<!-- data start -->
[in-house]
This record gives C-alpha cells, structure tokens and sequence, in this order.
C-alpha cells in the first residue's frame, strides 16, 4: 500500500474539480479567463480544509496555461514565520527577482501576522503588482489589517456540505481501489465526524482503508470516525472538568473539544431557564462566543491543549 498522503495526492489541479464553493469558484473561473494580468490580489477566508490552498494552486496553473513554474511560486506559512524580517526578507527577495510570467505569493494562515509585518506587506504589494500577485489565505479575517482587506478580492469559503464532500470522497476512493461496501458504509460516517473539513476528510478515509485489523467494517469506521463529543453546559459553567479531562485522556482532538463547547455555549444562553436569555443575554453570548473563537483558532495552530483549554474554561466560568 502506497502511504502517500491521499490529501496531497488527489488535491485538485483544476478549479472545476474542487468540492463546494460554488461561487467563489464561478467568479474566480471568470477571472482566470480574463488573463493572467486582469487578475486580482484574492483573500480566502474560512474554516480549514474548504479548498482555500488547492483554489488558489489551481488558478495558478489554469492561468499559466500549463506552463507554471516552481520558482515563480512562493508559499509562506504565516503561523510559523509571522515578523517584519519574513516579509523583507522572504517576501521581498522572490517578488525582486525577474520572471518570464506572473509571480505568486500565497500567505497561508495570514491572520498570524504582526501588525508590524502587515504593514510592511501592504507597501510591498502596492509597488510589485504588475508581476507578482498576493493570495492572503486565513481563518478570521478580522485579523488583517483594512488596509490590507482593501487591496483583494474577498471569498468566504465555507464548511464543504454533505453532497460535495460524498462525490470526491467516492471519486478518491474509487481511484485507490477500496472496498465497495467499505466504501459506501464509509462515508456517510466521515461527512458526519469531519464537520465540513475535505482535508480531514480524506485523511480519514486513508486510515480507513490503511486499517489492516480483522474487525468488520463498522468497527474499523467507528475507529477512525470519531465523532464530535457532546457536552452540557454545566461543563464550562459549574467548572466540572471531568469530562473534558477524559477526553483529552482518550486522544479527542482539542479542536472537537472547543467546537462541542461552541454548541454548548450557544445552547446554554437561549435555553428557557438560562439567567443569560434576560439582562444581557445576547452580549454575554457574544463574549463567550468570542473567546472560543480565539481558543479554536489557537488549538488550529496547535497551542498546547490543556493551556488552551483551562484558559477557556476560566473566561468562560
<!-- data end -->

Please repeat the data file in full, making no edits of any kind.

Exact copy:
[in-house]
This record gives C-alpha cells, structure tokens and sequence, in this order.
C-alpha cells in the first residue's frame, strides 16, 4: 500500500474539480479567463480544509496555461514565520527577482501576522503588482489589517456540505481501489465526524482503508470516525472538568473539544431557564462566543491543549 498522503495526492489541479464553493469558484473561473494580468490580489477566508490552498494552486496553473513554474511560486506559512524580517526578507527577495510570467505569493494562515509585518506587506504589494500577485489565505479575517482587506478580492469559503464532500470522497476512493461496501458504509460516517473539513476528510478515509485489523467494517469506521463529543453546559459553567479531562485522556482532538463547547455555549444562553436569555443575554453570548473563537483558532495552530483549554474554561466560568 502506497502511504502517500491521499490529501496531497488527489488535491485538485483544476478549479472545476474542487468540492463546494460554488461561487467563489464561478467568479474566480471568470477571472482566470480574463488573463493572467486582469487578475486580482484574492483573500480566502474560512474554516480549514474548504479548498482555500488547492483554489488558489489551481488558478495558478489554469492561468499559466500549463506552463507554471516552481520558482515563480512562493508559499509562506504565516503561523510559523509571522515578523517584519519574513516579509523583507522572504517576501521581498522572490517578488525582486525577474520572471518570464506572473509571480505568486500565497500567505497561508495570514491572520498570524504582526501588525508590524502587515504593514510592511501592504507597501510591498502596492509597488510589485504588475508581476507578482498576493493570495492572503486565513481563518478570521478580522485579523488583517483594512488596509490590507482593501487591496483583494474577498471569498468566504465555507464548511464543504454533505453532497460535495460524498462525490470526491467516492471519486478518491474509487481511484485507490477500496472496498465497495467499505466504501459506501464509509462515508456517510466521515461527512458526519469531519464537520465540513475535505482535508480531514480524506485523511480519514486513508486510515480507513490503511486499517489492516480483522474487525468488520463498522468497527474499523467507528475507529477512525470519531465523532464530535457532546457536552452540557454545566461543563464550562459549574467548572466540572471531568469530562473534558477524559477526553483529552482518550486522544479527542482539542479542536472537537472547543467546537462541542461552541454548541454548548450557544445552547446554554437561549435555553428557557438560562439567567443569560434576560439582562444581557445576547452580549454575554457574544463574549463567550468570542473567546472560543480565539481558543479554536489557537488549538488550529496547535497551542498546547490543556493551556488552551483551562484558559477557556476560566473566561468562560